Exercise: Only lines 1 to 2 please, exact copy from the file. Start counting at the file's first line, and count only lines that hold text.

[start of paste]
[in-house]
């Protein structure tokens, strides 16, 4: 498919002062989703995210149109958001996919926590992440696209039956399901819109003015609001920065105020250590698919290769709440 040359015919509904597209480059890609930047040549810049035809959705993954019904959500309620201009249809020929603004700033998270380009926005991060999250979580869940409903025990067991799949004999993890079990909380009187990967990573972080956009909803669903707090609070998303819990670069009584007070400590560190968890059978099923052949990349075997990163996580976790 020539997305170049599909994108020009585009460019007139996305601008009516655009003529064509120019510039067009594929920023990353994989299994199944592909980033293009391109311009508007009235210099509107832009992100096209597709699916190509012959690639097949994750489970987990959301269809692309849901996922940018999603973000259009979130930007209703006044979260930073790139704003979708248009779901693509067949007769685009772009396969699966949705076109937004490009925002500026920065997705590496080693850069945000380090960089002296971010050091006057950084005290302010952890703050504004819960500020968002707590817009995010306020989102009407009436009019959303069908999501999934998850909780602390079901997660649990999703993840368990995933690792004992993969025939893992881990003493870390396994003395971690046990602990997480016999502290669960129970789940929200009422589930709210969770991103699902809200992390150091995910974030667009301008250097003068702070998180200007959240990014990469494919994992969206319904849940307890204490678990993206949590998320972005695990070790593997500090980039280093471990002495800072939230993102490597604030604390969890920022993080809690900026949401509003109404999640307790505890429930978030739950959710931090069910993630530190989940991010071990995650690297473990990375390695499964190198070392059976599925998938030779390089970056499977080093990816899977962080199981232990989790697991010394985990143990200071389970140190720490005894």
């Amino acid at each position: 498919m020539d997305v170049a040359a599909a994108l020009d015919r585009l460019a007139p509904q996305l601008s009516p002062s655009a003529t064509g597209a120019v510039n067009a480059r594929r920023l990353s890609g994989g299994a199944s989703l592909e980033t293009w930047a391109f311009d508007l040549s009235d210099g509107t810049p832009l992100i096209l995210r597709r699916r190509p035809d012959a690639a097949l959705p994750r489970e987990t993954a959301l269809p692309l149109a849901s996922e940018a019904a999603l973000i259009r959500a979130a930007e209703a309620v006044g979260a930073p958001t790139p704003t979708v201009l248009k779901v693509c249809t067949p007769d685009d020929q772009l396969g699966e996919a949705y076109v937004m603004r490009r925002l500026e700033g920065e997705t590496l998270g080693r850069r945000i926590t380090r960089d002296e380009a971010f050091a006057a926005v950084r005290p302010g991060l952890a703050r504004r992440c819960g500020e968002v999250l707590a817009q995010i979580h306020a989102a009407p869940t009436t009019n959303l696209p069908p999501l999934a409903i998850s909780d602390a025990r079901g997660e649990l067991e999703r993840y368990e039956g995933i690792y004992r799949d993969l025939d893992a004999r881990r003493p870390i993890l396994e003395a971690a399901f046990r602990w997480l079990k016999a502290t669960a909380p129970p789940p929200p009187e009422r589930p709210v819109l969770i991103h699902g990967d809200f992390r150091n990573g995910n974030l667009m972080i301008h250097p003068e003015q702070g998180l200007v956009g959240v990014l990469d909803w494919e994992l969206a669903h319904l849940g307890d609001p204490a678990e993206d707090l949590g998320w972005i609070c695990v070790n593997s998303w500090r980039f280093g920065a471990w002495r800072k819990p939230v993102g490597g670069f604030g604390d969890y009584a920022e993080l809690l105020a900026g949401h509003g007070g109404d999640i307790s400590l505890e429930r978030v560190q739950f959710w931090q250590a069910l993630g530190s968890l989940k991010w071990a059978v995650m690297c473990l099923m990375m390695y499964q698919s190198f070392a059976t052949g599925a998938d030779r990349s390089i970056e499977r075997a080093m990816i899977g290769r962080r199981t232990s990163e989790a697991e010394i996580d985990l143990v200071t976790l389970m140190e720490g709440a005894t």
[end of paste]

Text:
[in-house]
């Protein structure tokens, strides 16, 4: 498919002062989703995210149109958001996919926590992440696209039956399901819109003015609001920065105020250590698919290769709440 040359015919509904597209480059890609930047040549810049035809959705993954019904959500309620201009249809020929603004700033998270380009926005991060999250979580869940409903025990067991799949004999993890079990909380009187990967990573972080956009909803669903707090609070998303819990670069009584007070400590560190968890059978099923052949990349075997990163996580976790 020539997305170049599909994108020009585009460019007139996305601008009516655009003529064509120019510039067009594929920023990353994989299994199944592909980033293009391109311009508007009235210099509107832009992100096209597709699916190509012959690639097949994750489970987990959301269809692309849901996922940018999603973000259009979130930007209703006044979260930073790139704003979708248009779901693509067949007769685009772009396969699966949705076109937004490009925002500026920065997705590496080693850069945000380090960089002296971010050091006057950084005290302010952890703050504004819960500020968002707590817009995010306020989102009407009436009019959303069908999501999934998850909780602390079901997660649990999703993840368990995933690792004992993969025939893992881990003493870390396994003395971690046990602990997480016999502290669960129970789940929200009422589930709210969770991103699902809200992390150091995910974030667009301008250097003068702070998180200007959240990014990469494919994992969206319904849940307890204490678990993206949590998320972005695990070790593997500090980039280093471990002495800072939230993102490597604030604390969890920022993080809690900026949401509003109404999640307790505890429930978030739950959710931090069910993630530190989940991010071990995650690297473990990375390695499964190198070392059976599925998938030779390089970056499977080093990816899977962080199981232990989790697991010394985990143990200071389970140190720490005894």